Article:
May 12, 2004
LEWISBURG, Pa. — The Small Business Development Center (SBDC) at Bucknell University will offer the seminar, "Writing Your Business Plan," Tuesday, June 1, from 9 a.m. to noon in Room 256 of the Elaine Langone Center at Bucknell University.
The cost for this seminar is $20 and includes a networking lunch (noon to 1 p.m.). Registration is required: call 570-577-1249, email SBDC@bucknell.edu, or online at http://www.bucknell.edu/script/sbdc/Seminars.asp
Maureen Hauck, assistant director for business consulting with the Bucknell SBDC, will lead the seminar. Topics covered include a title page, table of contents, executive summary (describes the business structure), the company, the market (defines industry, strengths and weaknesses) and the financial plan (profit and loss statements).
With the Bucknell SBDC since March 2000, Hauck has more than 20 years of business experience including retail management, marketing, advertising, salesmanship, and personnel management. She holds her degrees in business administration and secondary education from Bloomsburg University.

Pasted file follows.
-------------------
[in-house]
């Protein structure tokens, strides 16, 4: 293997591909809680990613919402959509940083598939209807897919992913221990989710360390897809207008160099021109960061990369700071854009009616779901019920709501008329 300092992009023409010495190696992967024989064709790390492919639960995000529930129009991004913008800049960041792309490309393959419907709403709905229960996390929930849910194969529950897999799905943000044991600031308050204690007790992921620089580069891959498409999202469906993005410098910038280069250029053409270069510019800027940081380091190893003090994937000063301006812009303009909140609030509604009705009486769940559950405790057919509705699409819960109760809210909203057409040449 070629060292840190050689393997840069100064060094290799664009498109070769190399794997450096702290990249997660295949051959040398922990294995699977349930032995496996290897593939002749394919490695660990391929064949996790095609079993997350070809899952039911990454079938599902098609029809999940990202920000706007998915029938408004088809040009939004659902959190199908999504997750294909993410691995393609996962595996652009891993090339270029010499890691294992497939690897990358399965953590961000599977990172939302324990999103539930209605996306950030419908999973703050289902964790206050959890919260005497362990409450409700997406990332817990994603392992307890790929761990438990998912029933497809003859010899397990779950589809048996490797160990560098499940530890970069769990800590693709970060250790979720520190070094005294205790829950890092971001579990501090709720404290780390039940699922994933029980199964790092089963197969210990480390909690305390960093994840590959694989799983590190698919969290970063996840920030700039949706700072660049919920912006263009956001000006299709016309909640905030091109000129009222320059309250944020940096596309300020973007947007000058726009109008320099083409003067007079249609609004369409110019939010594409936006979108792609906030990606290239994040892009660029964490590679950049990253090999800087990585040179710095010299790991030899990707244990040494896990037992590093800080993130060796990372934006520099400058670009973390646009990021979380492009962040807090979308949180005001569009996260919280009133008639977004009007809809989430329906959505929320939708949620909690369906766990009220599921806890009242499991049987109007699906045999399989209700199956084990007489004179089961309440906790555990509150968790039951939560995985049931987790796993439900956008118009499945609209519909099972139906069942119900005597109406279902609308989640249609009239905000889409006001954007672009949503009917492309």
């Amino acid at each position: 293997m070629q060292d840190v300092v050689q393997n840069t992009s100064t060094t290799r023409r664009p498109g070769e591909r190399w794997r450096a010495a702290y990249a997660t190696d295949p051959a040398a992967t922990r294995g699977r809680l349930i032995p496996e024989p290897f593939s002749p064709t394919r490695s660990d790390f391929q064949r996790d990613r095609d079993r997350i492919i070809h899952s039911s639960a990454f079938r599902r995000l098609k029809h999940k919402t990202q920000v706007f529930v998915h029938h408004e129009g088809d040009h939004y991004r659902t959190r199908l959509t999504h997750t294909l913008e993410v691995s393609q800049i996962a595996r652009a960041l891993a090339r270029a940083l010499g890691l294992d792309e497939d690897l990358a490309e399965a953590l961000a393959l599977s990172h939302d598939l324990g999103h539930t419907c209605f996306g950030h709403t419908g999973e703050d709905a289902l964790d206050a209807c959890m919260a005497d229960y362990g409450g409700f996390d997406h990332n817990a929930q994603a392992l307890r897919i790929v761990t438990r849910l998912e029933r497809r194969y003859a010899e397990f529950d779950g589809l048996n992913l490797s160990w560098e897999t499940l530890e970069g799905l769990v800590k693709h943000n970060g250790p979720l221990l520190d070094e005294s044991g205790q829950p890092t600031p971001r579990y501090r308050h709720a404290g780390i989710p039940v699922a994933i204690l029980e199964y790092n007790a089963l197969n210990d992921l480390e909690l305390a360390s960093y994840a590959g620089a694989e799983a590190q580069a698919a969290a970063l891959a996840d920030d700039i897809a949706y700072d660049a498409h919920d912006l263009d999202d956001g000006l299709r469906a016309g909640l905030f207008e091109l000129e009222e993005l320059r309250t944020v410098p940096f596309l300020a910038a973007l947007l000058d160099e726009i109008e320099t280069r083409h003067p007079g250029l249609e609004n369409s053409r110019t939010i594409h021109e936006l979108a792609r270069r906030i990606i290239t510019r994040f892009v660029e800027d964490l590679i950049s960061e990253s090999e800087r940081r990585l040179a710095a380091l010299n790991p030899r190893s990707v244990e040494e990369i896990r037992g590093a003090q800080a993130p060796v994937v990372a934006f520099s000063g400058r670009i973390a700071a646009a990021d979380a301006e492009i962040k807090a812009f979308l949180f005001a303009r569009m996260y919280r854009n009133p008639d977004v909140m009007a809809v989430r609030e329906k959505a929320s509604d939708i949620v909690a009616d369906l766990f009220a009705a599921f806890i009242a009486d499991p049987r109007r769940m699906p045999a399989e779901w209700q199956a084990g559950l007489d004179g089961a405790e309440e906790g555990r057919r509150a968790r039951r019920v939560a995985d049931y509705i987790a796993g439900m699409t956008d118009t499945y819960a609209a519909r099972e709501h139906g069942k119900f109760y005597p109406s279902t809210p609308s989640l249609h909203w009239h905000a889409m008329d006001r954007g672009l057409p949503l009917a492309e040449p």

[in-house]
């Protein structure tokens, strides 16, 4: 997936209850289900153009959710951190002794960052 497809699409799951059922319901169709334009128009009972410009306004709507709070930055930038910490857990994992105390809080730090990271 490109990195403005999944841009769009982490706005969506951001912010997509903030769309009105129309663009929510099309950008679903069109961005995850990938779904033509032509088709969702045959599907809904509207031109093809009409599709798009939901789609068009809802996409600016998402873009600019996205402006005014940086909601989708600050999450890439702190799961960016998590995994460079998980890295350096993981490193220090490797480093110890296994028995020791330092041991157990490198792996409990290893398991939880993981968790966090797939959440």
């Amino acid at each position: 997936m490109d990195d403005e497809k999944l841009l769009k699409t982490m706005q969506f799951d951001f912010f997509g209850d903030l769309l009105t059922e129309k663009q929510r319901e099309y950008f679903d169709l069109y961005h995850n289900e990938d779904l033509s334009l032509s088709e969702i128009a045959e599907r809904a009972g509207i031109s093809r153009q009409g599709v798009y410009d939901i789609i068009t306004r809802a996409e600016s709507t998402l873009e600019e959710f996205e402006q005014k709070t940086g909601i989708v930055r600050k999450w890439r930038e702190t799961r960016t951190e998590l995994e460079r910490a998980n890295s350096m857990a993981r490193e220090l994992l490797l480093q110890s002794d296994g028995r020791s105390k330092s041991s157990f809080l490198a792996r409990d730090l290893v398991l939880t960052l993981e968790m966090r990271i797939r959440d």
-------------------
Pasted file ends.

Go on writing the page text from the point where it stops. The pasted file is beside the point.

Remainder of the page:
The Bucknell SBDC provides free small business consulting services to residents of Juniata, Mifflin, Montour, Perry, Snyder and Union Counties. To request free business consulting services, complete the online request at http://www.bucknell.edu/sbdc/servicesrequest.html
Created in 1978, it has assisted in creating or retaining nearly 3,000 jobs and helping nearly 4,700 clients. With the exception of seminars, counseling services provided by the SBDC are free. Funding is received from the U.S. Small Business Administration, the Commonwealth of Pennsylvania and Bucknell University.
Located in the Dana Engineering Building, the SBDC serves as an educational research resource for small businesses. Assistance is provided to small business owners to enhance their knowledge of business management through individual consultations, seminars and pre-business workshops. Assistance also is available to help small businesses obtain data and analysis that are generally unobtainable to them on their own.